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UP docs face ESMA heat

THE STATE Government on Sunday declared the strike by resident doctors of the Sanjay Gandhi Post Graduate Institute of Medical Sciences (SGPGIMS) illegal under ESMA (Essential Services Maintenance Act) and threatened the doctors with termination of services if they did not return to duties within 24 hours. The Resident Doctors Association, however, announced that the strike, which entered it third day on Sunday, would continue.

india Updated: May 22, 2006 01:13 IST

THE STATE Government on Sunday declared the strike by resident doctors of the Sanjay Gandhi Post Graduate Institute of Medical Sciences (SGPGIMS) illegal under ESMA (Essential Services Maintenance Act) and threatened the doctors with termination of services if they did not return to duties within 24 hours. The Resident Doctors Association, however, announced that the strike, which entered it third day on Sunday, would continue.

The decision was taken and a warning issued after a meeting presided over by chief secretary Naveen Chandra Bajpai to discuss the situation. In may be recalled that owing to the strike, no patients were being admitted to the hospital.

The meeting felt that such a behaviour of the resident doctors could not be tolerated any more. The chief secretary issued clear instructions to the officers that if the resident doctors did no return to the duties despite warning, then ESMA be invoked against them.

The meeting was attended by principal secretary-Law, secretary Medical Education, SGPGIMS director and incharge Hospital Administaration of SGPGIMS. The meeting was informed that of the 213 resident doctors, 192 were on strike. Some MD students too were on strike.

Meanwhile, the Resident Doctors’ Association (RDA) president Amit Goyal told HT late on Sunday night that no notice or warning had been served on the RDA as yet. “The strike will continue,” he added.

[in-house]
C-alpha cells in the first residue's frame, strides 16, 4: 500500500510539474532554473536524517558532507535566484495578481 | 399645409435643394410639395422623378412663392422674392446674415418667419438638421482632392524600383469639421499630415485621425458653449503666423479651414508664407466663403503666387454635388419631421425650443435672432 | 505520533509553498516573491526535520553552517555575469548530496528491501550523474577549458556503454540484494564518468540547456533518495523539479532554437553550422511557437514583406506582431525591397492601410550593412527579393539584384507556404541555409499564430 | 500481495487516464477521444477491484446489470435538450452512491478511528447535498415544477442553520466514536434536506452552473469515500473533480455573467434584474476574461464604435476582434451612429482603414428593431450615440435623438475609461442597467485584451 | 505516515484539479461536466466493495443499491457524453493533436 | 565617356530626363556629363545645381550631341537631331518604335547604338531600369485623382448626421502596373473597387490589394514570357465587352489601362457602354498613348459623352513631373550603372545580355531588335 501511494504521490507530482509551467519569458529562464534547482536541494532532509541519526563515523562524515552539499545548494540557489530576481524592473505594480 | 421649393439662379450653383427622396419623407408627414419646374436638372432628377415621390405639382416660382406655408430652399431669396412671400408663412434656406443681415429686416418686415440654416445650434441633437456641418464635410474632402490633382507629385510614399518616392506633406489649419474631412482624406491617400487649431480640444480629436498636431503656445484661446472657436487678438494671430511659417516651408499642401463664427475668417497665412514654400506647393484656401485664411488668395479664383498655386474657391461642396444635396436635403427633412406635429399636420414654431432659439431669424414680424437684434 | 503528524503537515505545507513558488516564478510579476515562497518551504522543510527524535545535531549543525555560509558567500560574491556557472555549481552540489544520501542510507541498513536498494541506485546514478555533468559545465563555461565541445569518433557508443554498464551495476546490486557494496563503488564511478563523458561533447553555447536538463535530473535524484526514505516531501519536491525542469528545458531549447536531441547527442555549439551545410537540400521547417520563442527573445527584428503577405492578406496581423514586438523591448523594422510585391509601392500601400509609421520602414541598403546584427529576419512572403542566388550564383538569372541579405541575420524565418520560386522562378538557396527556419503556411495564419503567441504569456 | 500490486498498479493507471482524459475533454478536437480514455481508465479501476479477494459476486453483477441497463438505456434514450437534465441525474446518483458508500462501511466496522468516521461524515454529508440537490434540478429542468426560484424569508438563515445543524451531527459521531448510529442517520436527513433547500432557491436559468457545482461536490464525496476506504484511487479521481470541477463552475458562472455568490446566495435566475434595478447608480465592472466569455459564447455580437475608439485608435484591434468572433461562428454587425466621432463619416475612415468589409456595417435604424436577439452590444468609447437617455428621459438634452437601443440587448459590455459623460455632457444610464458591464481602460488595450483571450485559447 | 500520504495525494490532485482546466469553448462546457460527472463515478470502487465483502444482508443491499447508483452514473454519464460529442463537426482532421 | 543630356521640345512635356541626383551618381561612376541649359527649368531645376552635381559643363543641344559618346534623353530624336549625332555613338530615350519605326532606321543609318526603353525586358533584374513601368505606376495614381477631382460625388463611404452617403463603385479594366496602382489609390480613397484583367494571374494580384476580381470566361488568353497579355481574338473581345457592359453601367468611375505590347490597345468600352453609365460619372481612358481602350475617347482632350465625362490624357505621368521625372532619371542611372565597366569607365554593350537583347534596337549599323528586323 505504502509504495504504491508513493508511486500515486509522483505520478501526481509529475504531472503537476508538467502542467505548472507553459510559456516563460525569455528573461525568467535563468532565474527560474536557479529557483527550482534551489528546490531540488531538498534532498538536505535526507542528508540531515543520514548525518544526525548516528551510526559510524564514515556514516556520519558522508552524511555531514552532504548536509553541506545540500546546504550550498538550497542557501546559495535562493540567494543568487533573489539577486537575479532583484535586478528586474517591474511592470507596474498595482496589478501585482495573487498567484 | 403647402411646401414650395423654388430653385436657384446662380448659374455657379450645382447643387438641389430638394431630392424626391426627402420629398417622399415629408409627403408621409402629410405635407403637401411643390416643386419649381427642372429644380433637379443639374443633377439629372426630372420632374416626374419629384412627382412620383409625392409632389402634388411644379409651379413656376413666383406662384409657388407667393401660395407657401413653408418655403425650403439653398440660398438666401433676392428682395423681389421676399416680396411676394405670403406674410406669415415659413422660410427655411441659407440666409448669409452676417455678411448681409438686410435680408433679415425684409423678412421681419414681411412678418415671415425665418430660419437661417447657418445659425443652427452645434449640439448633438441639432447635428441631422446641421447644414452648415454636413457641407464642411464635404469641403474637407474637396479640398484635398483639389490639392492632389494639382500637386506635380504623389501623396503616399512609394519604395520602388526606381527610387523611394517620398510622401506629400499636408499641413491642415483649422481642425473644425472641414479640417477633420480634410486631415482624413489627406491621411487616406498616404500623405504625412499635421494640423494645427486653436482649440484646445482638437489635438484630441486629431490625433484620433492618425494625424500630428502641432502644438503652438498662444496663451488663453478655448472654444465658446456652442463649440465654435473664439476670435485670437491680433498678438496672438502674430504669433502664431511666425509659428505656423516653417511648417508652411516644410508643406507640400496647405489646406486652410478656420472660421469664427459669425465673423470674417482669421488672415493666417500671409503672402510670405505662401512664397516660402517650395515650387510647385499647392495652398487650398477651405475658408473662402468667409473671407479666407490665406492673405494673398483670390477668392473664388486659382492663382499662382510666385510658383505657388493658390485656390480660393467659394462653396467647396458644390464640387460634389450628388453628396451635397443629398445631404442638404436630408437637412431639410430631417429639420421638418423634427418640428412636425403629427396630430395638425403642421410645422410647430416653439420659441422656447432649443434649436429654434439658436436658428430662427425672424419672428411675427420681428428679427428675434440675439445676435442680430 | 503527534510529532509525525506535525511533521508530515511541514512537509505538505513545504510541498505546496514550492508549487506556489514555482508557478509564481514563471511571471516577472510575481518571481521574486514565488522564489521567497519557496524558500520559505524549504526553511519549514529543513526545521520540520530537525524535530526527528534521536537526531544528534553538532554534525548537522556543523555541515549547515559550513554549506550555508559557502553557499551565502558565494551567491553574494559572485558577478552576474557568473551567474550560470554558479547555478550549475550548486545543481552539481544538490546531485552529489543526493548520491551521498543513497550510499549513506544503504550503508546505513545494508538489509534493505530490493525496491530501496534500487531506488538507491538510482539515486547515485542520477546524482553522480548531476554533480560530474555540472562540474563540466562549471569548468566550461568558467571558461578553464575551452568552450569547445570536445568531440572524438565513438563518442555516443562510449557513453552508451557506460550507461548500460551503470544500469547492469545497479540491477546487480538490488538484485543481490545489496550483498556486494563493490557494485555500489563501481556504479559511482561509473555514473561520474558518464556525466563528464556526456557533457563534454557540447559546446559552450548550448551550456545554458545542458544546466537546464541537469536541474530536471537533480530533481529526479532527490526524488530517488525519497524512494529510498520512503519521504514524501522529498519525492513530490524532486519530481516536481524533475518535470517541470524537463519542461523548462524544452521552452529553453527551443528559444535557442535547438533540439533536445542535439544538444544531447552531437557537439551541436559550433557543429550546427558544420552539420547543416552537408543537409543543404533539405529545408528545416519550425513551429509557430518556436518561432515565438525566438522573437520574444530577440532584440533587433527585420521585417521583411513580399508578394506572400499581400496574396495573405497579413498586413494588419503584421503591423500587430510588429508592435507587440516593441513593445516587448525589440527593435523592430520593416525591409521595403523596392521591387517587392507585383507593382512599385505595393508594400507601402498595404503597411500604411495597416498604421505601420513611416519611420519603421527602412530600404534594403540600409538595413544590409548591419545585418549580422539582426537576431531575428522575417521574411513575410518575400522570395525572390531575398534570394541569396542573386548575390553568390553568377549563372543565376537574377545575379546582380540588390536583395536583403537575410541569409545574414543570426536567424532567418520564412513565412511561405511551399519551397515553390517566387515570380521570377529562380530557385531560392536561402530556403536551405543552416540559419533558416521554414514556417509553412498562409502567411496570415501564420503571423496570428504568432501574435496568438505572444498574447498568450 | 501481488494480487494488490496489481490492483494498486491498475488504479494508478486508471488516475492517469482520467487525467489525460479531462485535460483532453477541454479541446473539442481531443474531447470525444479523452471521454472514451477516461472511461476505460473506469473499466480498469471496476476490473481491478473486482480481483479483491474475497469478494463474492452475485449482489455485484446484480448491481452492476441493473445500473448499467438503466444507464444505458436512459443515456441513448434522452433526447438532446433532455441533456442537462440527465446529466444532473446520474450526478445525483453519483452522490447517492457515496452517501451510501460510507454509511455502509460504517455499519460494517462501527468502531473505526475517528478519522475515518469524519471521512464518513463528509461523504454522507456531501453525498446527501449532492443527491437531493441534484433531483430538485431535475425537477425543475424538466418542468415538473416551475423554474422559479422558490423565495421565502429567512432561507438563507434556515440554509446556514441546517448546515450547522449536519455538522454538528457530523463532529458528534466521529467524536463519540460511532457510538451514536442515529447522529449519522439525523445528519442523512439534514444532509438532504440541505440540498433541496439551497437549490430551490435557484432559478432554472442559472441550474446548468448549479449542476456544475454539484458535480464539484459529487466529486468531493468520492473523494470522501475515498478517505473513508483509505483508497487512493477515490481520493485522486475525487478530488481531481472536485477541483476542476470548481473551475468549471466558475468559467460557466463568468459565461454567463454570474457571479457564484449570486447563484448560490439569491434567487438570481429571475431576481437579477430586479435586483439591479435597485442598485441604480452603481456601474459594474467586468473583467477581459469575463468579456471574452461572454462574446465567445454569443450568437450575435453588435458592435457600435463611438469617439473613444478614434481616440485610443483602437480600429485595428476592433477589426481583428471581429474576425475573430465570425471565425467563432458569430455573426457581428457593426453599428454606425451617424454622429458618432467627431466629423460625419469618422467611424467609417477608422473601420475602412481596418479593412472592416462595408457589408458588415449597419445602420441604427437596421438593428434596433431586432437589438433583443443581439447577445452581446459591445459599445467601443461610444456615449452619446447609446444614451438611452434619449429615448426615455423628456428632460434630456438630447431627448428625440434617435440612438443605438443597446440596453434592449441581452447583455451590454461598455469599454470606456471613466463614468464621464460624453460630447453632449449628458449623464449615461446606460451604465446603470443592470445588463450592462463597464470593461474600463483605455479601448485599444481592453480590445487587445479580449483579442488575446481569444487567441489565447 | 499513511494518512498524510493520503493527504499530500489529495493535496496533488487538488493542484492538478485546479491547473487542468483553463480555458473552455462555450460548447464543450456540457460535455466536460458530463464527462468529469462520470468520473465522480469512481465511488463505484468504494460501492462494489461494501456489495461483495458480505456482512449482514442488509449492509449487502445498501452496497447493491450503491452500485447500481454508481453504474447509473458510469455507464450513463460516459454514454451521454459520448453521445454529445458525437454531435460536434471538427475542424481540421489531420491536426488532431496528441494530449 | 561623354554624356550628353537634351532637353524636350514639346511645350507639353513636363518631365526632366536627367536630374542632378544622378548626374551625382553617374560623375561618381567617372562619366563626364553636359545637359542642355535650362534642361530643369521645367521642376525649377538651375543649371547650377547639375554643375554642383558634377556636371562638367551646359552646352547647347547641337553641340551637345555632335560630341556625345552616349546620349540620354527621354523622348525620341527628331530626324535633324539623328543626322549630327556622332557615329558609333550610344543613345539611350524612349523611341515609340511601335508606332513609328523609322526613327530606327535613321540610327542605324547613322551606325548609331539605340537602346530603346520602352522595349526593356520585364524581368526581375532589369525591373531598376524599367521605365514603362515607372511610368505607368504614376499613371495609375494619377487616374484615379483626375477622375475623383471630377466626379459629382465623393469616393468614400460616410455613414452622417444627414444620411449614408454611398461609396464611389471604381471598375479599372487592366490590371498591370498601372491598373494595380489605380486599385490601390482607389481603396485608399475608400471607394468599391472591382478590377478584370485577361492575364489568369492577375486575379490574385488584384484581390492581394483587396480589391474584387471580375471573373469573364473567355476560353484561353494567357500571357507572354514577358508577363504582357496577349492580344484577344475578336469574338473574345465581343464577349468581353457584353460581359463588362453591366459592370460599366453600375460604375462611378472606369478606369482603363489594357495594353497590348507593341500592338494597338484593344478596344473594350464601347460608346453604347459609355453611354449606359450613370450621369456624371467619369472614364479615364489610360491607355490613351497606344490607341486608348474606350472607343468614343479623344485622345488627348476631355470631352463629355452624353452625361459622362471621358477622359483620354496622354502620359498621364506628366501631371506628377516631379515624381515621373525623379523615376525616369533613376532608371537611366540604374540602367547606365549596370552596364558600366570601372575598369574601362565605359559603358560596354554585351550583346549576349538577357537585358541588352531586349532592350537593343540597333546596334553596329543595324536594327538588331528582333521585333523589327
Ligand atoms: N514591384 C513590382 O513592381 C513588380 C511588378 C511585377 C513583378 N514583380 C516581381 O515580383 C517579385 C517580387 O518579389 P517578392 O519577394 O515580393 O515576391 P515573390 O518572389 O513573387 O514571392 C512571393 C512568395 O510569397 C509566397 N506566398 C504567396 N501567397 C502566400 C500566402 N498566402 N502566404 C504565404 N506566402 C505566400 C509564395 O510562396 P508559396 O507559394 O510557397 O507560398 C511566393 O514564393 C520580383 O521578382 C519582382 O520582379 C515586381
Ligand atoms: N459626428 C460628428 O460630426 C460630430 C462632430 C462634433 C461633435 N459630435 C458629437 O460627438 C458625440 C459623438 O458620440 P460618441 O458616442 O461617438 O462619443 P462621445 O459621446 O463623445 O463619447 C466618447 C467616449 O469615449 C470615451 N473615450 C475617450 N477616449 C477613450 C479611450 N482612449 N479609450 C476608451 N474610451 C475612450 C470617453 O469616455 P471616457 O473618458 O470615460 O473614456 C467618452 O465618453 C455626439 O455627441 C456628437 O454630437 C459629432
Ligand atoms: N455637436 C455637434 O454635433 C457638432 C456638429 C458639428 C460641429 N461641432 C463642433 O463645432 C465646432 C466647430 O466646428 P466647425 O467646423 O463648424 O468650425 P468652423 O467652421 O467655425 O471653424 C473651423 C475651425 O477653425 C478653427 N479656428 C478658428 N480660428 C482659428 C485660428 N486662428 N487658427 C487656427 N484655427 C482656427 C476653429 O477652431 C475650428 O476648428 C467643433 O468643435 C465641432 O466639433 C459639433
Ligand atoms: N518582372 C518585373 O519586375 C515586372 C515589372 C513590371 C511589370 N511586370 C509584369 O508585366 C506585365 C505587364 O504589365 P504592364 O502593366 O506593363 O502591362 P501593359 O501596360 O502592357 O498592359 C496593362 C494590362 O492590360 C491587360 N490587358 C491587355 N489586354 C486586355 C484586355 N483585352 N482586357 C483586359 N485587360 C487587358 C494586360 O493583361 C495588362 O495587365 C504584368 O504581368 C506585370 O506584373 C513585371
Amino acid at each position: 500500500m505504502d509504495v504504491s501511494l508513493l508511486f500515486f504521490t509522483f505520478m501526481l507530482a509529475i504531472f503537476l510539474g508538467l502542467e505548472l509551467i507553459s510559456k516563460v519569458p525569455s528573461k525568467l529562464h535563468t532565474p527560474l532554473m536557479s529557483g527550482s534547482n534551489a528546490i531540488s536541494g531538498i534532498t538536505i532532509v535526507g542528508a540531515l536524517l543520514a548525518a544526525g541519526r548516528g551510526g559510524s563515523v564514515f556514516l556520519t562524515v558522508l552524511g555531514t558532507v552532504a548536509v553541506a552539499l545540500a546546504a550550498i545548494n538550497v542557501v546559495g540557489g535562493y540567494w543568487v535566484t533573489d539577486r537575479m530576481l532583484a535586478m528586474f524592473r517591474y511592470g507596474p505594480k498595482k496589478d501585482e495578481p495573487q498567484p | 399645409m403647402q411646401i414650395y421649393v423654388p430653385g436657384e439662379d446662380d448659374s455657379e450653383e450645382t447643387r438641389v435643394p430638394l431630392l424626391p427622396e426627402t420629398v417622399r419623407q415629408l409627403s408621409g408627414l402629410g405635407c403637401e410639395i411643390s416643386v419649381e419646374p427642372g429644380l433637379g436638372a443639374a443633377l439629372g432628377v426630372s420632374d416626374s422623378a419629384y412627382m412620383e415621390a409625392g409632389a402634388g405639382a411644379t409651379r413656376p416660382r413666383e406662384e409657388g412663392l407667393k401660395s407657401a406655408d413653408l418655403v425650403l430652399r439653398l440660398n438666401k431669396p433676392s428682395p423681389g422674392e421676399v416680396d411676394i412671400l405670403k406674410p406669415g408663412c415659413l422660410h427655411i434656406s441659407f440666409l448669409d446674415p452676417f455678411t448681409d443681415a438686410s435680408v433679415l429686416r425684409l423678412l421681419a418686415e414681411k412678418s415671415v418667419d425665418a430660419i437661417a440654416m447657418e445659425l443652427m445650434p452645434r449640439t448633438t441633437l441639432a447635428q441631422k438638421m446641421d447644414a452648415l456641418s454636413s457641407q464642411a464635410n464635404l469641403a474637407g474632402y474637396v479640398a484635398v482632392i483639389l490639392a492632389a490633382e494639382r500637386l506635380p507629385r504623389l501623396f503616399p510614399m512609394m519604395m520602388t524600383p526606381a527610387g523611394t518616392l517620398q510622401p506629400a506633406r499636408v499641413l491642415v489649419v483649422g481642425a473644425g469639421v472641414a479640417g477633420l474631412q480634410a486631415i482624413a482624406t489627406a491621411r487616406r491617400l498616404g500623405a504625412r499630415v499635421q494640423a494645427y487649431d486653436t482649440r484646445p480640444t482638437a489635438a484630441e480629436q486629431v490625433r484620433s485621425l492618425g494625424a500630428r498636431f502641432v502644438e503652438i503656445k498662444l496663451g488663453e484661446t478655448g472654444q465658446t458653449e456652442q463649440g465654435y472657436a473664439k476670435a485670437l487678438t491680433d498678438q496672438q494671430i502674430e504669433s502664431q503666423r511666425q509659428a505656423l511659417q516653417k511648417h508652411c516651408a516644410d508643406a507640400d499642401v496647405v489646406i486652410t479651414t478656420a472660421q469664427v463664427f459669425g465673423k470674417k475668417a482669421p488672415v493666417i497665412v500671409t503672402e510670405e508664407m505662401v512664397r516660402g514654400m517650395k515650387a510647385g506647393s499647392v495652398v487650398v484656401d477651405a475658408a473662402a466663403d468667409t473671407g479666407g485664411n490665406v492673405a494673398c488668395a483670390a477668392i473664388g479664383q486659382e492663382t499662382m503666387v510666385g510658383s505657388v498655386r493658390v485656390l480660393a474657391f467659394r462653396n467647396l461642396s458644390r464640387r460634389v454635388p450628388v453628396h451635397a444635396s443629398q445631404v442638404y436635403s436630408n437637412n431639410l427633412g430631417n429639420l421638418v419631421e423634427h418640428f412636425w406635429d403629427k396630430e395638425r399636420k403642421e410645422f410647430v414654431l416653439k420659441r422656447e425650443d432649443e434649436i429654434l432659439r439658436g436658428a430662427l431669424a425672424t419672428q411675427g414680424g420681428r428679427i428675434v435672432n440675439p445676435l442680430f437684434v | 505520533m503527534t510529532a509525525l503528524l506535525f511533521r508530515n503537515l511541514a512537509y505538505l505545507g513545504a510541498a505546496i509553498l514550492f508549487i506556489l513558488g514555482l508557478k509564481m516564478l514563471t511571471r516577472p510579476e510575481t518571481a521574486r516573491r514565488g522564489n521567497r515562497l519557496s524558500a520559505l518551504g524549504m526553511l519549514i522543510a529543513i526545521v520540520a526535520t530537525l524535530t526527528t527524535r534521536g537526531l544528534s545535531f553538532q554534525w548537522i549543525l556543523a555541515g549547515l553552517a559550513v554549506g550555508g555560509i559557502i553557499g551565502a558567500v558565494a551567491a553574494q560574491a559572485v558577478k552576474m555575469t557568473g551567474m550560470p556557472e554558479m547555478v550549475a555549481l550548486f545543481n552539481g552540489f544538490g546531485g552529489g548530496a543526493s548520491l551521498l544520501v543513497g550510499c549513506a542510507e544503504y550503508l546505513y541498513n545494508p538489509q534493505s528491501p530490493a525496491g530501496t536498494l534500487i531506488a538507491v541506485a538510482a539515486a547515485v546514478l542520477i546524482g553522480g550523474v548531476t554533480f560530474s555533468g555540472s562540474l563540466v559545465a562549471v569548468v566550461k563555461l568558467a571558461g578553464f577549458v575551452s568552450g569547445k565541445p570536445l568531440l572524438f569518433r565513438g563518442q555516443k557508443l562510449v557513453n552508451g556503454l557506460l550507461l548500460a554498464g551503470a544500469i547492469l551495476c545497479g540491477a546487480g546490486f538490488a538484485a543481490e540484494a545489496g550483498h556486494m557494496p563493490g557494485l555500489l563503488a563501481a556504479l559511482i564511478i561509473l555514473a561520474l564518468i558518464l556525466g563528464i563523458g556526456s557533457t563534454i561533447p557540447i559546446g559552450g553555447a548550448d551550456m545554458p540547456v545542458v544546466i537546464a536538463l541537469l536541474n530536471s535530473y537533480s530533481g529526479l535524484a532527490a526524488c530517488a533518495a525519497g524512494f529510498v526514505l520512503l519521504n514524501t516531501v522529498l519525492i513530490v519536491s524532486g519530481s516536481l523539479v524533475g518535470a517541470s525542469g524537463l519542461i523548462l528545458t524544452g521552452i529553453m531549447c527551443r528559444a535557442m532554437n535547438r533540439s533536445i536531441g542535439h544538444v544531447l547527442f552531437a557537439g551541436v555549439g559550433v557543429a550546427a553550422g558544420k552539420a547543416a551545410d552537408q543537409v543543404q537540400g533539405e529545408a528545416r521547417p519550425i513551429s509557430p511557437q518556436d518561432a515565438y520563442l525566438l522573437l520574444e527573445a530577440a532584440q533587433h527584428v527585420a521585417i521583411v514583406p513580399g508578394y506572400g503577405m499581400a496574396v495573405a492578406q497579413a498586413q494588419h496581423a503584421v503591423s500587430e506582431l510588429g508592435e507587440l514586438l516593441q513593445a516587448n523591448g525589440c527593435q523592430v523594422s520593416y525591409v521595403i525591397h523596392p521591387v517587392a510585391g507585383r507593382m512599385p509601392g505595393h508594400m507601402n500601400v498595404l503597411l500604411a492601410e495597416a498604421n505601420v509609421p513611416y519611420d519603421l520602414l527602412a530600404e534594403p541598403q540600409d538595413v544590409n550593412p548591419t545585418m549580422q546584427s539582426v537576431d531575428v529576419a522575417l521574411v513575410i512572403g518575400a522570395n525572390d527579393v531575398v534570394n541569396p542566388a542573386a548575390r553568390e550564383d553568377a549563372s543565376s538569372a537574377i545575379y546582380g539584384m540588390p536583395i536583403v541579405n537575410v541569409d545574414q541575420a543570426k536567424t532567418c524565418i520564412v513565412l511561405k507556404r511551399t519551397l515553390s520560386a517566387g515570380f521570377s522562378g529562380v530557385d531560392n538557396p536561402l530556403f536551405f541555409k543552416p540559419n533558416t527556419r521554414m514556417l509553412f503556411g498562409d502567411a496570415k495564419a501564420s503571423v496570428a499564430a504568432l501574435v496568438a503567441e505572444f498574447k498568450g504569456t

AIIMS doctors on notice

DAY EIGHT. Medicos are continuing with their agitation against the OBC reservation but the mood has mellowed down. After meeting the Group of Ministers and senior government officials, they have agreed to modify their charter of demands.

Obviously, the government is not backing down. After the students turned down the appeal of the prime minister to end their agitation, the striking resident doctors of AIIMS got notices to either return to work or vacate their hostels. In Uttar Pradesh, the government has invoked the provisions of the Essential Services Maintenance Act and declared the doctors' strike illegal. While the strike began with their demand for a "complete rollback" of the proposed 27.5 per cent reservation for OBCs, on Sunday the protestors were open to the idea of "negotiating" with the government.

Neha, a resident doctor from MAMC, said, "We understand the government has political compulsions, so we are willing to negotiate on this particular demand."
Earlier, four representatives of the medicos had met Union health secretary P.K. Hota to discuss the issue. Manish Nathani, a students' representative who was at the meeting, said, "While we are willing to negotiate the demand for a complete rollback, the government is not willing to even open a discussion."